You are invited to trace the steps of a few dozen young Americans (ages 16-38) who have walked their neighborhood. American history expresses itself in stone and paint, plants and asphalt as you will see. Enjoy these points of interest:
1. Hunt’s Point Riverside Park
2. Bright Temple A.M.E. Church
3. Engine 94, a beautiful fire house
4. Bryant Hill Community Garden & Old NY Townhouses
5. Garrison Park (once envisioned as a sculpture park for the Bronx River)
6. South Bronx Greenway
7. Ruby Bridges Mural by Sharon De La Cruz
This article is dedicated to two active citizens in the Hunt’s Point community: Cybeale Ross has been a Hunt’s Point home owner since 1957. She has marched with Mothers on the Move for improved schools, traffic-calming street enhancements, and more over the last several decades. Paul Lipson helped establish The Point community center in the early 1990s after earlier success with Bronx Frontier, a local and popular green business.
Begin at Hunt’s Point Riverside Park now enjoyed in its second and most recent phase. This waterfront park at the base of Lafayette Avenue was established in the 1990s through many hands after an executive at The Point (a younger Majora Carter) was forced to spend a moment at this former dead end street following her dog’s independent spirit. The original park had several magical weeping willows and a simple boat launch. The professionally designed green patch you see today opened around 2006. It has garnered national attention and won the Rudy Bruner Award for excellence in the urban environment. Next door is The Point’s Campus for Arts and the Environment as well as Rocking the Boat.
Walk up the hill along Lafayette Avenue to its intersection with Faile Street, named for a wealthy nineteenth century resident according to John McNamara’s History in Asphalt: the origin of Bronx Street and Place Names. You’ll notice as you go many younger trees planted in the public right-of-way along curbs, on side streets and even with relatively new traffic medians. Hunt’s Point has had several waves of urban forestry enhancement since the 1980s, especially since the late 1990s. This short walk takes you past the successful product of three distinct tree planting campaigns!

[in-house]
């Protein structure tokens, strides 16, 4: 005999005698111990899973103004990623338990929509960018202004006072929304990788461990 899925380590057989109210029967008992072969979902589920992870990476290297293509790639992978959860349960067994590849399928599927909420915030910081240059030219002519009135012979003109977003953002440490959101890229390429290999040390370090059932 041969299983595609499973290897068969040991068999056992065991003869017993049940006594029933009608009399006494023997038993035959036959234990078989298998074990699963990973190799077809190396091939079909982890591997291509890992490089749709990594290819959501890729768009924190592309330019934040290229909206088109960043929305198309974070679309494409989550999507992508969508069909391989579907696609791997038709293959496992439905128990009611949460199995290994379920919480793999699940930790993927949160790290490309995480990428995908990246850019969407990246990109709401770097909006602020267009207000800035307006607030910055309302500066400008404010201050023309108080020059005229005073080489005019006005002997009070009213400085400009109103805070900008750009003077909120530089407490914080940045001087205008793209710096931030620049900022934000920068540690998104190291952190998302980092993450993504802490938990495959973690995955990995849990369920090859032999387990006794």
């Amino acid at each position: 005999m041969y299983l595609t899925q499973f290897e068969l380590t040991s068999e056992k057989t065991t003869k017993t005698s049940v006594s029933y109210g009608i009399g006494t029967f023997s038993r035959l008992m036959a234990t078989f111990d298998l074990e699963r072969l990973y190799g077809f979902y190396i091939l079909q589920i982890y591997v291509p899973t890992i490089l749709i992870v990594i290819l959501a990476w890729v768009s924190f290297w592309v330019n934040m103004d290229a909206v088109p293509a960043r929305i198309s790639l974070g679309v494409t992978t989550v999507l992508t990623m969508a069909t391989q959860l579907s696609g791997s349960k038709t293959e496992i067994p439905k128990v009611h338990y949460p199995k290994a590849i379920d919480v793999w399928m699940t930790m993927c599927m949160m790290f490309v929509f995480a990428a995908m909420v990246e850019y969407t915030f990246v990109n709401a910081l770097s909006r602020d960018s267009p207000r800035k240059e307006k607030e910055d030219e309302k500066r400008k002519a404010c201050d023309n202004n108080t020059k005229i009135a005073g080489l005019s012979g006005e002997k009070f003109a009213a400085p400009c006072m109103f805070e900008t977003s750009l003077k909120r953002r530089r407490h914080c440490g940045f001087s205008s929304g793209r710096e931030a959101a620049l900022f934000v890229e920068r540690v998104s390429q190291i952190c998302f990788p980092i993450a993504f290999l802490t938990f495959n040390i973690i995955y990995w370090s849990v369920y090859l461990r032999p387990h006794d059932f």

On your right is Bright Temple AME Church. This stone neo-Gothic former single-family mansion was built circa 1860 by a family that manufactured printing presses–including for the New York Times in the 1800s. This building is a great place to consider ethnic succession within Hunt’s Point. An English-descended family, whose land extended down to the nearby Bronx River, was the first to occupy it. Some time after the contents of the house were auctioned off following the death of that family’s patriarch, a Jewish Synagogue was established (1919). In the post-World War II period, Bright Temple AME Church assumed ownership to serve the expanding African-American population. Skirt Faile Street to see each side of this richly ornamented building. The church photo you see above was taken around 2005 for Bronx River Sankofa’s founder by the late great photographer and musician Ibrahim Gonzalez.
Without crossing the street, continue along Faile Street until you reach Seneca Avenue. As you approach this corner, look at the Renaissance-inspired fire department building from the “roaring twenties” on your left.Engine 94‘s open-air third floor facing Seneca Ave. combined with light-colored terra-cotta decorations contract handsomely with red brick to evoke Old Italy.
Now turn toward the industrial border of Hunt’s Point and walk one block along Seneca Avenue to Bryant Avenue. John McNamara’s book reports that, “Its proximity to streets dedicated to American poets Longfellow, Whittier, and Drake would seem to be reason enough to honor William Cullen Bryant.” Once at the corner of Seneca and Bryant, turn left and walk half-way into the block passing the first open lot inhabited by rabbits and chickens. Several steps ahead, you will see a community garden on your left unusual in its abundance of trees. You’ve arrived at Bryant Hill Community Garden. Taino Indian traditions live here under the guidance of local gardener Lucia Hernandez whose circle have succeeded the first generation of gardeners who preserved this oasis at least one generation ago. Hunt’s Point was largely a walk-to-work district 100 years ago when it was sometimes called “Little Pittsburgh” owing to its abundance of light and heavy industry. Notice the brightly colored and richly ornamented townhouses across the street from the garden where earlier generations lived. At that time, German was the Bronx’s second most common language.